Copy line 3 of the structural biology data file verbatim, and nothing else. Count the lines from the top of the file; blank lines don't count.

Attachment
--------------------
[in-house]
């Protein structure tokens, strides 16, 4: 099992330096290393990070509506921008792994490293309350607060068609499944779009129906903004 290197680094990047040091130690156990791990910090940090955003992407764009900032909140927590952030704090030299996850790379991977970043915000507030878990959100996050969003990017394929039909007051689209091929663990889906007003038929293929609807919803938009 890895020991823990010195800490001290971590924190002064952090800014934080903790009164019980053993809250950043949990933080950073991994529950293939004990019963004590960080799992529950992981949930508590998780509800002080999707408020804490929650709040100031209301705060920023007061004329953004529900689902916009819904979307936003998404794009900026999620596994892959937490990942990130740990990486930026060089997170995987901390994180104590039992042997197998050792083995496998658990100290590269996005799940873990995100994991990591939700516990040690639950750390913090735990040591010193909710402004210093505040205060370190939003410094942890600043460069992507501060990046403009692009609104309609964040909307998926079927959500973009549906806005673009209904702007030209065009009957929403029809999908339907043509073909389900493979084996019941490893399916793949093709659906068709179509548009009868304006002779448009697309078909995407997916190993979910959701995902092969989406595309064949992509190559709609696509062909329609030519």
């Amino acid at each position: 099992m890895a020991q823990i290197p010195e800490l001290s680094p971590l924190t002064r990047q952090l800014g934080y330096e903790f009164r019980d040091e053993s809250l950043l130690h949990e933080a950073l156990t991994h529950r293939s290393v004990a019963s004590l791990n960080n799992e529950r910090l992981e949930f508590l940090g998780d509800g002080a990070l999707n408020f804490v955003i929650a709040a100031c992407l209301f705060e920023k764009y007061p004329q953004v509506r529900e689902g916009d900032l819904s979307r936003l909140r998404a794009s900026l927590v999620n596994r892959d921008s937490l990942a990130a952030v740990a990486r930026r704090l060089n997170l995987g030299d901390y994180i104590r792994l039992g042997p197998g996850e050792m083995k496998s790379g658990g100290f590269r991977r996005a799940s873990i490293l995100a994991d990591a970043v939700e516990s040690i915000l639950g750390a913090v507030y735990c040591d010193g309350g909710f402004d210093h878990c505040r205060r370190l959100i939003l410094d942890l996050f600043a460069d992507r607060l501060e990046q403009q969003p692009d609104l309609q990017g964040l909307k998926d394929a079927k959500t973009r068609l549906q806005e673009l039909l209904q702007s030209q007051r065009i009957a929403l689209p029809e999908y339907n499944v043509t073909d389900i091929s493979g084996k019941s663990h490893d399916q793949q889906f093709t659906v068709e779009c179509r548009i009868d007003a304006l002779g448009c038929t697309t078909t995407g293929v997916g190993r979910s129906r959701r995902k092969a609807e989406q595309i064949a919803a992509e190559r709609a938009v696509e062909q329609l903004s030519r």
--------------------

């Amino acid at each position: 099992m890895a020991q823990i290197p010195e800490l001290s680094p971590l924190t002064r990047q952090l800014g934080y330096e903790f009164r019980d040091e053993s809250l950043l130690h949990e933080a950073l156990t991994h529950r293939s290393v004990a019963s004590l791990n960080n799992e529950r910090l992981e949930f508590l940090g998780d509800g002080a990070l999707n408020f804490v955003i929650a709040a100031c992407l209301f705060e920023k764009y007061p004329q953004v509506r529900e689902g916009d900032l819904s979307r936003l909140r998404a794009s900026l927590v999620n596994r892959d921008s937490l990942a990130a952030v740990a990486r930026r704090l060089n997170l995987g030299d901390y994180i104590r792994l039992g042997p197998g996850e050792m083995k496998s790379g658990g100290f590269r991977r996005a799940s873990i490293l995100a994991d990591a970043v939700e516990s040690i915000l639950g750390a913090v507030y735990c040591d010193g309350g909710f402004d210093h878990c505040r205060r370190l959100i939003l410094d942890l996050f600043a460069d992507r607060l501060e990046q403009q969003p692009d609104l309609q990017g964040l909307k998926d394929a079927k959500t973009r068609l549906q806005e673009l039909l209904q702007s030209q007051r065009i009957a929403l689209p029809e999908y339907n499944v043509t073909d389900i091929s493979g084996k019941s663990h490893d399916q793949q889906f093709t659906v068709e779009c179509r548009i009868d007003a304006l002779g448009c038929t697309t078909t995407g293929v997916g190993r979910s129906r959701r995902k092969a609807e989406q595309i064949a919803a992509e190559r709609a938009v696509e062909q329609l903004s030519r």